DEA Extends Its Deadline for Banning Hemp in Food

DEA Extends Its Deadline for Banning Hemp in Food
Posted by FoM on February 09, 2002 at 09:59:59 PT
By Greg Winter
Source: New York Times 
Hoping to give an appeals court time to rule, the Drug Enforcement Administration said yesterday that it would extend a grace period for companies to dispose of food products made from hemp, a plant containing small amounts of the same psychoactive substance found in marijuana. In early October, shortly after Asa Hutchinson became D.E.A. administrator, the agency issued a rule that effectively banned "any product that contains any amount" of the active substance in marijuana, known as tetrahydrocannabinol, or THC.
Hemp, a close relative of the marijuana plant, does not contain enough of the substance to have a mind- altering effect or to show up on most drug tests. Nevertheless, the rule still applied to the dozens of pretzels, snack bars and other food products that are made with hemp seed oil, and stores and manufacturers were given until early this month to dispose of them all.In explaining the rule, the D.E.A. said it was merely interpreting existing drug laws, not expanding them to cover previously acceptable products.But the nascent hemp food industry cried foul, asserting that the agency has the authority to control only substances with a "high potential for abuse." The industry filed an appeal last year with the United States Court of Appeals for the Ninth Circuit, which handles appeals of administrative rulings like this one. The court has yet to rule, but the D.E.A. agreed this week to suspend its prohibition for another 40 days to give the panel of judges more time and information to decide.Though the hemp foods industry in the United States is small, with sales of no more than $7 million a year, the drug agency's stance has elicited a surprisingly forceful response. Representatives Ron Paul, Republican of Texas, and George Miller, Democrat of California, sent letters to fellow lawmakers last week, criticizing the D.E.A. for erecting "unwarranted barriers" to a legitimate business and imploring Mr. Hutchinson to follow "a more reasonable approach."Last month, a Canadian importer filed a complaint with the State Department over the rule, asserting that the United States had violated the North American Free Trade Agreement by banning a product without consulting its trade partners.Notwithstanding the delay, the D.E.A. said it had no intention of softening its prohibition on food made with hemp."We take our responsibility seriously," a D.E.A. spokeswoman, Rogene Waite, said. Source: New York Times (NY)Author: Greg WinterPublished: February 9, 2002Copyright: 2002 The New York Times Company Contact: letters Website: Forum: Related Articles & Web Site:FTE's Hemp Links Stays in Stores: DEA Hands Over Victory Aisle 7 for War on Drugs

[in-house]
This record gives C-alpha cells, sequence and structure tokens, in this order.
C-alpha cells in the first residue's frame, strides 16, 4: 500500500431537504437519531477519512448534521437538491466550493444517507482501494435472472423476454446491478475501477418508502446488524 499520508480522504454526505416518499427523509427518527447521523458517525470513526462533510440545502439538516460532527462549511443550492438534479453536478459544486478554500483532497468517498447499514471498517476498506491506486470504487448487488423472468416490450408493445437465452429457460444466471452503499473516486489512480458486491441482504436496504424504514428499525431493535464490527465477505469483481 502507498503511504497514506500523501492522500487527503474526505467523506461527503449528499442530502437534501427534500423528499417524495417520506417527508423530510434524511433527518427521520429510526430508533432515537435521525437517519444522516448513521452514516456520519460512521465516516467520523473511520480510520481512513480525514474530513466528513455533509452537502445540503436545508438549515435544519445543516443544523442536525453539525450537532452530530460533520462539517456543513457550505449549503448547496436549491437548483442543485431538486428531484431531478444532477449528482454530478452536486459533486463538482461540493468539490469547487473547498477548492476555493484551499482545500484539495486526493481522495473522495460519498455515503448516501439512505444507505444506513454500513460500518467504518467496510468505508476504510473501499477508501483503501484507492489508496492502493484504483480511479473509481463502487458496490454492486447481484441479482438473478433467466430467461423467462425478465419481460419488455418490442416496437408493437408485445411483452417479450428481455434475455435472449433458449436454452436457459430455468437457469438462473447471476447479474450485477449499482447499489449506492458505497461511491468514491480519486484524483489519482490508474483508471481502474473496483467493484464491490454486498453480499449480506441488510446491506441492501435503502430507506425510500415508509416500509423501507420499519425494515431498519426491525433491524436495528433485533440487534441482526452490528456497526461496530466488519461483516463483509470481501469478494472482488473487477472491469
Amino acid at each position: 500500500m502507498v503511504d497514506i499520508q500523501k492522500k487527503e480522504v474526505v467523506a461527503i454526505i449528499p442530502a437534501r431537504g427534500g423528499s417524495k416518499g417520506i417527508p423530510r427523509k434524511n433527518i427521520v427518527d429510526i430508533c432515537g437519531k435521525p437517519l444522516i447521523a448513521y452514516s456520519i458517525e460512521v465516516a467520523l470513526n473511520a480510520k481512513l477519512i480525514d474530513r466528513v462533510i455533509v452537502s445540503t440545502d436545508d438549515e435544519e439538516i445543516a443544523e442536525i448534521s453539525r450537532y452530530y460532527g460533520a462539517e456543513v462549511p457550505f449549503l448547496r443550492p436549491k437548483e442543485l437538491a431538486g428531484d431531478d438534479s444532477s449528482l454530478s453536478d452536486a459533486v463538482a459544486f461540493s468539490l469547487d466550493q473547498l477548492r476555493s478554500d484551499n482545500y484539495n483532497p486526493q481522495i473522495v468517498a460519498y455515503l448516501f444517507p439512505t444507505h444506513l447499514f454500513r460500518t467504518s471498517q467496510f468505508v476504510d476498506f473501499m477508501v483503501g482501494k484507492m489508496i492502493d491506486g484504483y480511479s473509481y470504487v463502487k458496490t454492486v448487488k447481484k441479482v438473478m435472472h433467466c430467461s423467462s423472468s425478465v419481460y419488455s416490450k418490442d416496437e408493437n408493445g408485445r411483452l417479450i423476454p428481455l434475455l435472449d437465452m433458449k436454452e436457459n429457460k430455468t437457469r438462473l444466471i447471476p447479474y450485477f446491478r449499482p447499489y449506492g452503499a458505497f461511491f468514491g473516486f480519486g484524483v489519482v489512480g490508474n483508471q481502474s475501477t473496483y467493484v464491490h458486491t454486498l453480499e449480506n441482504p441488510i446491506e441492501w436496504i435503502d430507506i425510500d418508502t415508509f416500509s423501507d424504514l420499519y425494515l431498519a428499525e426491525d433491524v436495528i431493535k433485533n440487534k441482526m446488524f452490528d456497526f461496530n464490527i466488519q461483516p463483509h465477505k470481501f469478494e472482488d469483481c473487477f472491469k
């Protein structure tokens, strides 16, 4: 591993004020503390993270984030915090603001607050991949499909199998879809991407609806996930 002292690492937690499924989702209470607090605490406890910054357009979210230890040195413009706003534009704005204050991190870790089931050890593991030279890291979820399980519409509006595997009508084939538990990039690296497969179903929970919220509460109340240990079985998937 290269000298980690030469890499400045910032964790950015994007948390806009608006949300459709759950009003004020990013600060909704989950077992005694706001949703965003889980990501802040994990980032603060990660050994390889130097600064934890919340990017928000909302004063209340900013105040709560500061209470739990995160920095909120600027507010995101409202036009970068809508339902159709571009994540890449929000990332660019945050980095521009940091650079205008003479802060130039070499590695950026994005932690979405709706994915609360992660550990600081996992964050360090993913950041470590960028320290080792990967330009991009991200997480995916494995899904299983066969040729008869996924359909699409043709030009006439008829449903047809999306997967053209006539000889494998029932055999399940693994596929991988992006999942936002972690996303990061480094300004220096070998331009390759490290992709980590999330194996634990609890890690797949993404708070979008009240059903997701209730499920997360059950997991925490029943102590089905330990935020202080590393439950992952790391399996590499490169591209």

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Comment #2 posted by goneposthole on February 09, 2002 at 18:36:38 PT
a serious responsibility
that is more sad than stupid.
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Comment #1 posted by E_Johnson on February 09, 2002 at 10:37:07 PT
Who is taking what seriously?
"We take our responsibility seriously," a D.E.A. spokeswoman, Rogene Waite, said.Then why are you doing something that not even the New York Times seems to be able to take seriously?Your biggest apologist is giving you bad press. That's something you might consider taking seriously.
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